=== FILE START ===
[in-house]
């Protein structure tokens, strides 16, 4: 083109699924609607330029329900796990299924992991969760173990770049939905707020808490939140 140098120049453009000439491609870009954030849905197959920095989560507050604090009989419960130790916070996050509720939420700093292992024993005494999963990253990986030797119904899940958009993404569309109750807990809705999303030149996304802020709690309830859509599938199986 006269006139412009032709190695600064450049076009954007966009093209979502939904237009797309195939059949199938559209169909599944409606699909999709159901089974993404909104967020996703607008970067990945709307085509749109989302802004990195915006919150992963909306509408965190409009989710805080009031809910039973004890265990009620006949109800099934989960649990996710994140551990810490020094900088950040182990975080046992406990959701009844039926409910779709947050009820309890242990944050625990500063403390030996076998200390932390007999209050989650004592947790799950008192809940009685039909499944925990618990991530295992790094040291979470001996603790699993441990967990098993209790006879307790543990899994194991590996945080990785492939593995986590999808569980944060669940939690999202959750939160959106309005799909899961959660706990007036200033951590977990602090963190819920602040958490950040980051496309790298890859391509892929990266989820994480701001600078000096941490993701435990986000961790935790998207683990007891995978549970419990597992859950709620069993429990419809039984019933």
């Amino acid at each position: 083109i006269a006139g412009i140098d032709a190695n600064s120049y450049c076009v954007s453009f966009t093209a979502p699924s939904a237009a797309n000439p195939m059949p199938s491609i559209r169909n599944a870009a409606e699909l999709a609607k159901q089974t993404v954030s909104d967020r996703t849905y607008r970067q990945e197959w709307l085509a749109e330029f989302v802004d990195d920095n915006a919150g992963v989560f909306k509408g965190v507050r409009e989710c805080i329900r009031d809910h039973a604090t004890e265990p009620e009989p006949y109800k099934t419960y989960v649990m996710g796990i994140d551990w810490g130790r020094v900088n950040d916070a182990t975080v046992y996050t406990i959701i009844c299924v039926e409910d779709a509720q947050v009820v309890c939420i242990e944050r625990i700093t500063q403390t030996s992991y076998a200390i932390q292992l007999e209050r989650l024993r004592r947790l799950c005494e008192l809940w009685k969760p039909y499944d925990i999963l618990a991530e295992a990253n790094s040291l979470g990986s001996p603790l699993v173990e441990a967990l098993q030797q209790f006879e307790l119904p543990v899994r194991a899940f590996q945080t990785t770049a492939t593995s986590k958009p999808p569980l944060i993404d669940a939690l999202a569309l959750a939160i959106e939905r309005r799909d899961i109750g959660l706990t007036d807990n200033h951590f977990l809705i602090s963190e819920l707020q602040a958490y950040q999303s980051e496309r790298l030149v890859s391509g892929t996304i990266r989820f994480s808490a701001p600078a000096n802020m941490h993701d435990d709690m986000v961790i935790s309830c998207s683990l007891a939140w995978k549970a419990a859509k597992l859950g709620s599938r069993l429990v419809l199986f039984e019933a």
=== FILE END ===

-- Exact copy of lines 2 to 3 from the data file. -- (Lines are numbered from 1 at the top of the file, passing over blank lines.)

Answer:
């Protein structure tokens, strides 16, 4: 083109699924609607330029329900796990299924992991969760173990770049939905707020808490939140 140098120049453009000439491609870009954030849905197959920095989560507050604090009989419960130790916070996050509720939420700093292992024993005494999963990253990986030797119904899940958009993404569309109750807990809705999303030149996304802020709690309830859509599938199986 006269006139412009032709190695600064450049076009954007966009093209979502939904237009797309195939059949199938559209169909599944409606699909999709159901089974993404909104967020996703607008970067990945709307085509749109989302802004990195915006919150992963909306509408965190409009989710805080009031809910039973004890265990009620006949109800099934989960649990996710994140551990810490020094900088950040182990975080046992406990959701009844039926409910779709947050009820309890242990944050625990500063403390030996076998200390932390007999209050989650004592947790799950008192809940009685039909499944925990618990991530295992790094040291979470001996603790699993441990967990098993209790006879307790543990899994194991590996945080990785492939593995986590999808569980944060669940939690999202959750939160959106309005799909899961959660706990007036200033951590977990602090963190819920602040958490950040980051496309790298890859391509892929990266989820994480701001600078000096941490993701435990986000961790935790998207683990007891995978549970419990597992859950709620069993429990419809039984019933």
């Amino acid at each position: 083109i006269a006139g412009i140098d032709a190695n600064s120049y450049c076009v954007s453009f966009t093209a979502p699924s939904a237009a797309n000439p195939m059949p199938s491609i559209r169909n599944a870009a409606e699909l999709a609607k159901q089974t993404v954030s909104d967020r996703t849905y607008r970067q990945e197959w709307l085509a749109e330029f989302v802004d990195d920095n915006a919150g992963v989560f909306k509408g965190v507050r409009e989710c805080i329900r009031d809910h039973a604090t004890e265990p009620e009989p006949y109800k099934t419960y989960v649990m996710g796990i994140d551990w810490g130790r020094v900088n950040d916070a182990t975080v046992y996050t406990i959701i009844c299924v039926e409910d779709a509720q947050v009820v309890c939420i242990e944050r625990i700093t500063q403390t030996s992991y076998a200390i932390q292992l007999e209050r989650l024993r004592r947790l799950c005494e008192l809940w009685k969760p039909y499944d925990i999963l618990a991530e295992a990253n790094s040291l979470g990986s001996p603790l699993v173990e441990a967990l098993q030797q209790f006879e307790l119904p543990v899994r194991a899940f590996q945080t990785t770049a492939t593995s986590k958009p999808p569980l944060i993404d669940a939690l999202a569309l959750a939160i959106e939905r309005r799909d899961i109750g959660l706990t007036d807990n200033h951590f977990l809705i602090s963190e819920l707020q602040a958490y950040q999303s980051e496309r790298l030149v890859s391509g892929t996304i990266r989820f994480s808490a701001p600078a000096n802020m941490h993701d435990d709690m986000v961790i935790s309830c998207s683990l007891a939140w995978k549970a419990a859509k597992l859950g709620s599938r069993l429990v419809l199986f039984e019933a």